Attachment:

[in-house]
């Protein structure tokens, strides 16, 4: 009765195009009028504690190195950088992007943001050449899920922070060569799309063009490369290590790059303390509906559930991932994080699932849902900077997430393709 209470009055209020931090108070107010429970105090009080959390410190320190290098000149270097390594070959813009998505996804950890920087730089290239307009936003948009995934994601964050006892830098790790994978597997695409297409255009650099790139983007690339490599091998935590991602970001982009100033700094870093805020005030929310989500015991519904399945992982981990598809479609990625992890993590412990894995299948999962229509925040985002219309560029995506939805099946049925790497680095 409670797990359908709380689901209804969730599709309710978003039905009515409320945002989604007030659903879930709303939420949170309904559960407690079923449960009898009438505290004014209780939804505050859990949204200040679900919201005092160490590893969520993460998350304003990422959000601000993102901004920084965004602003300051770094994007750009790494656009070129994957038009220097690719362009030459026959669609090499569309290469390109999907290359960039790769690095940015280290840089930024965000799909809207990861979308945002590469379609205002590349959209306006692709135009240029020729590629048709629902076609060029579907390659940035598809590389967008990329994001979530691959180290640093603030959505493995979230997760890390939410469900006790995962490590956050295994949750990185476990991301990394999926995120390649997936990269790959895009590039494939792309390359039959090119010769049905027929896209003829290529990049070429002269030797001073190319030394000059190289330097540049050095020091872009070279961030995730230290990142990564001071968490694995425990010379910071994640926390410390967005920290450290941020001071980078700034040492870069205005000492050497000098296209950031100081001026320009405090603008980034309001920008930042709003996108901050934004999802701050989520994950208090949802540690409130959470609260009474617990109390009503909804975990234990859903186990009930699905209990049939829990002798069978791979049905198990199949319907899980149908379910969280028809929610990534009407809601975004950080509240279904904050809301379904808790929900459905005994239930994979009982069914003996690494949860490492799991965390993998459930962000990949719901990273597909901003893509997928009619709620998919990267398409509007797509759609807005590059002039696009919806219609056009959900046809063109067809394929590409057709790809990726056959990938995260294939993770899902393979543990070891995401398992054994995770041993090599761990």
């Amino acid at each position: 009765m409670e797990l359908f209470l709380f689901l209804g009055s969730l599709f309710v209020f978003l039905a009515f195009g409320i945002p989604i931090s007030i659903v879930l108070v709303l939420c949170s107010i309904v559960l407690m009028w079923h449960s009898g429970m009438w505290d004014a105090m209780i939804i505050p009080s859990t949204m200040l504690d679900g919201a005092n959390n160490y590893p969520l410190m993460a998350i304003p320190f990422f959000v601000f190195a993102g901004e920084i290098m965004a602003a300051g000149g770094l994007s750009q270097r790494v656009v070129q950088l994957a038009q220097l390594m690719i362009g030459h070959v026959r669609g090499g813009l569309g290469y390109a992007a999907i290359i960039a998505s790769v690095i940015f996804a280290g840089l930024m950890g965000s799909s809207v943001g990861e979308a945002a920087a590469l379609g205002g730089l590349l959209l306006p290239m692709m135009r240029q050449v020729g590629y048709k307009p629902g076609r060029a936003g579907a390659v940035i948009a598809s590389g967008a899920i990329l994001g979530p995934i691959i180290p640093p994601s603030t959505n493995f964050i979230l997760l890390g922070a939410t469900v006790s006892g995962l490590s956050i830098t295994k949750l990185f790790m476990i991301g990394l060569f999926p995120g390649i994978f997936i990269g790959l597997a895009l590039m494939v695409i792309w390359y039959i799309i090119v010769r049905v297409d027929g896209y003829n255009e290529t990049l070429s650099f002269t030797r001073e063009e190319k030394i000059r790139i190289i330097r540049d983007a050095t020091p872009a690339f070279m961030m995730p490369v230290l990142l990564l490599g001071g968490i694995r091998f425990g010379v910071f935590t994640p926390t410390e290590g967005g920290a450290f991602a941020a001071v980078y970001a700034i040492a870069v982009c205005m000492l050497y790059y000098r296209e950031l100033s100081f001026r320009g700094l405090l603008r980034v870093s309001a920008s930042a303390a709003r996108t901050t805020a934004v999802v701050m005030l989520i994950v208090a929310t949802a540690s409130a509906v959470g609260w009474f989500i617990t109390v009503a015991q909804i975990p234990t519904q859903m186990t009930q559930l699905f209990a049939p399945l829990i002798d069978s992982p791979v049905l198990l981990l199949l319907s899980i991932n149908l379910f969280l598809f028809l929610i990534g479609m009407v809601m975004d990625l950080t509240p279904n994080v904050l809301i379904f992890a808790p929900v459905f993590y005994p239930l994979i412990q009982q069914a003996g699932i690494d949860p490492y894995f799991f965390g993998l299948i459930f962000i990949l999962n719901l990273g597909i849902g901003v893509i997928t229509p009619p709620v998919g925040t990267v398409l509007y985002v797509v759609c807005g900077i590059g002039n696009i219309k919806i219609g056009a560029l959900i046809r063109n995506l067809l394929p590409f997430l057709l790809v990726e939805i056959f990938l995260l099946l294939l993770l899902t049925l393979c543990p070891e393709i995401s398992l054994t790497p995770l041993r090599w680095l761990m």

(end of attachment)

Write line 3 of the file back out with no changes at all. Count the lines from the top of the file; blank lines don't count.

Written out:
């Amino acid at each position: 009765m409670e797990l359908f209470l709380f689901l209804g009055s969730l599709f309710v209020f978003l039905a009515f195009g409320i945002p989604i931090s007030i659903v879930l108070v709303l939420c949170s107010i309904v559960l407690m009028w079923h449960s009898g429970m009438w505290d004014a105090m209780i939804i505050p009080s859990t949204m200040l504690d679900g919201a005092n959390n160490y590893p969520l410190m993460a998350i304003p320190f990422f959000v601000f190195a993102g901004e920084i290098m965004a602003a300051g000149g770094l994007s750009q270097r790494v656009v070129q950088l994957a038009q220097l390594m690719i362009g030459h070959v026959r669609g090499g813009l569309g290469y390109a992007a999907i290359i960039a998505s790769v690095i940015f996804a280290g840089l930024m950890g965000s799909s809207v943001g990861e979308a945002a920087a590469l379609g205002g730089l590349l959209l306006p290239m692709m135009r240029q050449v020729g590629y048709k307009p629902g076609r060029a936003g579907a390659v940035i948009a598809s590389g967008a899920i990329l994001g979530p995934i691959i180290p640093p994601s603030t959505n493995f964050i979230l997760l890390g922070a939410t469900v006790s006892g995962l490590s956050i830098t295994k949750l990185f790790m476990i991301g990394l060569f999926p995120g390649i994978f997936i990269g790959l597997a895009l590039m494939v695409i792309w390359y039959i799309i090119v010769r049905v297409d027929g896209y003829n255009e290529t990049l070429s650099f002269t030797r001073e063009e190319k030394i000059r790139i190289i330097r540049d983007a050095t020091p872009a690339f070279m961030m995730p490369v230290l990142l990564l490599g001071g968490i694995r091998f425990g010379v910071f935590t994640p926390t410390e290590g967005g920290a450290f991602a941020a001071v980078y970001a700034i040492a870069v982009c205005m000492l050497y790059y000098r296209e950031l100033s100081f001026r320009g700094l405090l603008r980034v870093s309001a920008s930042a303390a709003r996108t901050t805020a934004v999802v701050m005030l989520i994950v208090a929310t949802a540690s409130a509906v959470g609260w009474f989500i617990t109390v009503a015991q909804i975990p234990t519904q859903m186990t009930q559930l699905f209990a049939p399945l829990i002798d069978s992982p791979v049905l198990l981990l199949l319907s899980i991932n149908l379910f969280l598809f028809l929610i990534g479609m009407v809601m975004d990625l950080t509240p279904n994080v904050l809301i379904f992890a808790p929900v459905f993590y005994p239930l994979i412990q009982q069914a003996g699932i690494d949860p490492y894995f799991f965390g993998l299948i459930f962000i990949l999962n719901l990273g597909i849902g901003v893509i997928t229509p009619p709620v998919g925040t990267v398409l509007y985002v797509v759609c807005g900077i590059g002039n696009i219309k919806i219609g056009a560029l959900i046809r063109n995506l067809l394929p590409f997430l057709l790809v990726e939805i056959f990938l995260l099946l294939l993770l899902t049925l393979c543990p070891e393709i995401s398992l054994t790497p995770l041993r090599w680095l761990m």